Needing a change for the new year, we joined the Wilder Child Moon Club for 2022. The girls studied the moon extensively: its phases, its orbit, what its like to be an astronaut on the moon (I highly recommend Astronaut, Aquanaut: such a cool book!), what ancient civilizations called each moon of the year and why, and how to track the phases of the moon and witness some of its major events, like eclipses and super moons. We’ve also done Moondalas with each new moon to set intentions, and read stories about the topic coinciding with that particular moon. (Snow Moon, for example, included books about snow, both fiction and non-fiction, and snow activities and videos.) I have personally loved feeling more in sync with the moon.
Emotional growth and Growth Mindset
We did all sorts of stuff here… sibling relationship programs, Big Life Journal, Mom/Daughter journaling, plus lots and lots of library books that went along with the theme. We talked a lot about making and learning from mistakes, anger management techniques, setting goals, resilience, being kind to yourself and to others. Our 4th grader did a whole Empathy workbook and our 3rd grader worked through the whole ADHD and Me workbook. It’s hard to say if they can really use what they learned, but at the very least they have an awareness and it won’t be brand new information to them as they get older. The sibling programs are a work in progress and we just keep finding as many resources as possible to help them with their animosity toward one another. Helping our older girl understand ADHD and trauma behavior in her younger sister was a big focus for us along with empathy. And both girls often feel a lack of attention with the boys taking the lion’s share of it all the time.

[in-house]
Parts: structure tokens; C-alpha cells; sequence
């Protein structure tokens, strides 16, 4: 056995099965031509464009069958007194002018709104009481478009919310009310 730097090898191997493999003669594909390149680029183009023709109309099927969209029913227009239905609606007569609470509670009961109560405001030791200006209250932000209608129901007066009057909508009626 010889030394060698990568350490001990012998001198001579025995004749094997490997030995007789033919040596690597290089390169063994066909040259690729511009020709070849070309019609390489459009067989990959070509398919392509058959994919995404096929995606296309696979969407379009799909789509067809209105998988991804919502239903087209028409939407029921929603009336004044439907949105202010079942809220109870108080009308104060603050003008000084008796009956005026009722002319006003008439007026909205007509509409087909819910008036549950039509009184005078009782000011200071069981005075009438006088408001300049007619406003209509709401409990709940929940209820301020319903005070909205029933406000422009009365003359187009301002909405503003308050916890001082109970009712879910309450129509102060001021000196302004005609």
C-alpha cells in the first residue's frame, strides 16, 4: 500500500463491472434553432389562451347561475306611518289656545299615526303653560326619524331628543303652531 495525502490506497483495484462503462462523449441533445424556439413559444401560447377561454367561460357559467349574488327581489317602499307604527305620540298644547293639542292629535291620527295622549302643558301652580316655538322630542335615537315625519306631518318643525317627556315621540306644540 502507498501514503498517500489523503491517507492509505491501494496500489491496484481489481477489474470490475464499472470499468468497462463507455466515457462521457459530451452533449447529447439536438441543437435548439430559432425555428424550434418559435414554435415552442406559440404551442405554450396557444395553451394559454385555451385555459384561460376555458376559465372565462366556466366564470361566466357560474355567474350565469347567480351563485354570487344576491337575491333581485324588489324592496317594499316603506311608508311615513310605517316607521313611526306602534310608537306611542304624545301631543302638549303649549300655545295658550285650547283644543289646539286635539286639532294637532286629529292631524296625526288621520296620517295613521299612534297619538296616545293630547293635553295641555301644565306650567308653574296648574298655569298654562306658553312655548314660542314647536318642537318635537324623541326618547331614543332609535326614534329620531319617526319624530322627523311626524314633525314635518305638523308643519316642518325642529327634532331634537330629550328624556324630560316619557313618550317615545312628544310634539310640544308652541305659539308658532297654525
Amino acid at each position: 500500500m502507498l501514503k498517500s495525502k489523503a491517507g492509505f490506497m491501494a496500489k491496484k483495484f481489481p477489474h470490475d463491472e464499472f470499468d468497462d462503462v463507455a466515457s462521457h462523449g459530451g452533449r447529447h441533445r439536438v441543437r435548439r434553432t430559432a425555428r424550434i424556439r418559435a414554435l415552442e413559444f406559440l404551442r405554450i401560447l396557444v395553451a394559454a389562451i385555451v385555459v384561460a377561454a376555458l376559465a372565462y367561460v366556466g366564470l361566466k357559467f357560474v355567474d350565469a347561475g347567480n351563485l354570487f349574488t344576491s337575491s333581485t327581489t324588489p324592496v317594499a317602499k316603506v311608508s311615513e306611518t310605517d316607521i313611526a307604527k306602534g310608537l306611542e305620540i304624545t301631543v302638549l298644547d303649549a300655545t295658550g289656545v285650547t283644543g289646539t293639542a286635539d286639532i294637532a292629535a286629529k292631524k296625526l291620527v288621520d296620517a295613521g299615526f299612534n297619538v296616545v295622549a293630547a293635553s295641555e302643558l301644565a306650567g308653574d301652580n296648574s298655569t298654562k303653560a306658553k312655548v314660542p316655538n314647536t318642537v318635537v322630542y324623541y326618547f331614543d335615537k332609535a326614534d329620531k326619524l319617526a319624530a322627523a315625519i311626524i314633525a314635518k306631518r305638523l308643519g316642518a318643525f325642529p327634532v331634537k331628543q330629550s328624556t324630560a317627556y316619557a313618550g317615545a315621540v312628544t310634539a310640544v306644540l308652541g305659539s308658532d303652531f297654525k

What Didn’t Work
It sounds so sweet and good, but I just couldn’t pull it off with any regularity. Plus, I don’t want the toddlers breaking my beautiful tea set. So, maybe when they are at preschool next year, we can try to do it at least a little bit more. At the very least, we will read more poetry!
Big Life Journal curriculum
Don’t buy this pdf. It’s redundant, and so is the podcast. It literally repeats what is in the journal itself. Just the journal is good enough, and a quick google search for “growth mindset books for kids” will bring up lots and lots of excellent lists that you can find at the library or as read-alouds on YouTube.
I was initially excited for this resource. The girls had a few good experiences, including a MineCraft group, an art class, and escape rooms. The Flex classes were pretty disappointing, though, and unfortunately we just can’t seem to be home on time or at the right times to pull these off consistently. I do think the online gaming with friends is particularly good for my 3rd grader, so I may try to find a time that I know we’ll have to be home in the future for these groups.
The Good and the Beautiful readers
Some of these are really boring. It’s always sort of a very vanilla story without any real complex problems. I opted to use level 1 readers from the library instead. No one wants to read things that are boring!
Game Week We never did it. I think it will just be easier to add games into the actual daily schedule. After all, we had plenty of weeks without any school due to sickness or vacation!
Main Lesson Books I’m not totally giving up on this, it just wasn’t in the cards this particular year. First of all, my 3rd grader just ended up drawing on every page all the time, so her MLB was full of this and that way too soon. I still love the idea, and as we’re going to use Oak Meadow next year, I’m still planning to try again! We ended up not even using them the 2nd half of the year, because I’d run out of creative steam. It was open and go curriculum for the main subjects or nothing.
So there you have it! The last school year was a great success, in my opinion. The girls both advanced even more than one grade level in math and reading/language arts. There were way fewer arguments and hardly any tears over any writing or math at the end of the year, and we all learned a lot about animals, the moon, and hopefully ourselves!